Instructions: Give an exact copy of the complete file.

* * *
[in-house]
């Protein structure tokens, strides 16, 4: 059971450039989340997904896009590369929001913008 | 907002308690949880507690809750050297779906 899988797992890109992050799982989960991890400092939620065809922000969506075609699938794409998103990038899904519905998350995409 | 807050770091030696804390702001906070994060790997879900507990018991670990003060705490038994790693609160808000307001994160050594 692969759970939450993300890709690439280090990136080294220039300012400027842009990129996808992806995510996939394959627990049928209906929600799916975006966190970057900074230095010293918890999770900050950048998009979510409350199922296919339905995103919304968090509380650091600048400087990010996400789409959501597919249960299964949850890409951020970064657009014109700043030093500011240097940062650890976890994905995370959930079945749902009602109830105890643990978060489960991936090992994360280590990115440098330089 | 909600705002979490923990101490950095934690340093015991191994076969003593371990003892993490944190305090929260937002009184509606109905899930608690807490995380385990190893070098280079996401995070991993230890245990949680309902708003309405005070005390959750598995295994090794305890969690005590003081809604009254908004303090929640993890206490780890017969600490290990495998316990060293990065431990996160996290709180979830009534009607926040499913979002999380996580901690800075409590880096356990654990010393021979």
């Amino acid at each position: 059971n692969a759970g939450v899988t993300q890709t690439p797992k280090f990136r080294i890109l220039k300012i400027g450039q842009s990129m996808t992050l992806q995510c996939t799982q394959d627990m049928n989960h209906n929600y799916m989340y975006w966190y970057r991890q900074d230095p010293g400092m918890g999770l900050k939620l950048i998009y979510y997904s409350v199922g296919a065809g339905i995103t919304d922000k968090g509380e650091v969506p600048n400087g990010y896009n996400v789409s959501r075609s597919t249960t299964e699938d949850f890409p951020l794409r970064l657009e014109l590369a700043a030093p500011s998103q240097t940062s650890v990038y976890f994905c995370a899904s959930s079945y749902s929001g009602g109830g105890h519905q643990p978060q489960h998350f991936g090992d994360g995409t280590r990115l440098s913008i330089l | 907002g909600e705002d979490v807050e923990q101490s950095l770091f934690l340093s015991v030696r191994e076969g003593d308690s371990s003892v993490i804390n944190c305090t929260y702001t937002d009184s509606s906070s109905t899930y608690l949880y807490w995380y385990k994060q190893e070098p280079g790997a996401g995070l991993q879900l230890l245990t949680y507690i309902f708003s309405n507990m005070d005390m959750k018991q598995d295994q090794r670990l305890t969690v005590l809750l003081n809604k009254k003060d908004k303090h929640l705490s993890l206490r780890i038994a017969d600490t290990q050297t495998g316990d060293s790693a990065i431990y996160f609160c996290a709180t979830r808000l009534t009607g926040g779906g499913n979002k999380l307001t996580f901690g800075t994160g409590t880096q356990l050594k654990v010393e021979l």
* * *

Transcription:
[in-house]
């Protein structure tokens, strides 16, 4: 059971450039989340997904896009590369929001913008 | 907002308690949880507690809750050297779906 899988797992890109992050799982989960991890400092939620065809922000969506075609699938794409998103990038899904519905998350995409 | 807050770091030696804390702001906070994060790997879900507990018991670990003060705490038994790693609160808000307001994160050594 692969759970939450993300890709690439280090990136080294220039300012400027842009990129996808992806995510996939394959627990049928209906929600799916975006966190970057900074230095010293918890999770900050950048998009979510409350199922296919339905995103919304968090509380650091600048400087990010996400789409959501597919249960299964949850890409951020970064657009014109700043030093500011240097940062650890976890994905995370959930079945749902009602109830105890643990978060489960991936090992994360280590990115440098330089 | 909600705002979490923990101490950095934690340093015991191994076969003593371990003892993490944190305090929260937002009184509606109905899930608690807490995380385990190893070098280079996401995070991993230890245990949680309902708003309405005070005390959750598995295994090794305890969690005590003081809604009254908004303090929640993890206490780890017969600490290990495998316990060293990065431990996160996290709180979830009534009607926040499913979002999380996580901690800075409590880096356990654990010393021979």
């Amino acid at each position: 059971n692969a759970g939450v899988t993300q890709t690439p797992k280090f990136r080294i890109l220039k300012i400027g450039q842009s990129m996808t992050l992806q995510c996939t799982q394959d627990m049928n989960h209906n929600y799916m989340y975006w966190y970057r991890q900074d230095p010293g400092m918890g999770l900050k939620l950048i998009y979510y997904s409350v199922g296919a065809g339905i995103t919304d922000k968090g509380e650091v969506p600048n400087g990010y896009n996400v789409s959501r075609s597919t249960t299964e699938d949850f890409p951020l794409r970064l657009e014109l590369a700043a030093p500011s998103q240097t940062s650890v990038y976890f994905c995370a899904s959930s079945y749902s929001g009602g109830g105890h519905q643990p978060q489960h998350f991936g090992d994360g995409t280590r990115l440098s913008i330089l | 907002g909600e705002d979490v807050e923990q101490s950095l770091f934690l340093s015991v030696r191994e076969g003593d308690s371990s003892v993490i804390n944190c305090t929260y702001t937002d009184s509606s906070s109905t899930y608690l949880y807490w995380y385990k994060q190893e070098p280079g790997a996401g995070l991993q879900l230890l245990t949680y507690i309902f708003s309405n507990m005070d005390m959750k018991q598995d295994q090794r670990l305890t969690v005590l809750l003081n809604k009254k003060d908004k303090h929640l705490s993890l206490r780890i038994a017969d600490t290990q050297t495998g316990d060293s790693a990065i431990y996160f609160c996290a709180t979830r808000l009534t009607g926040g779906g499913n979002k999380l307001t996580f901690g800075t994160g409590t880096q356990l050594k654990v010393e021979l």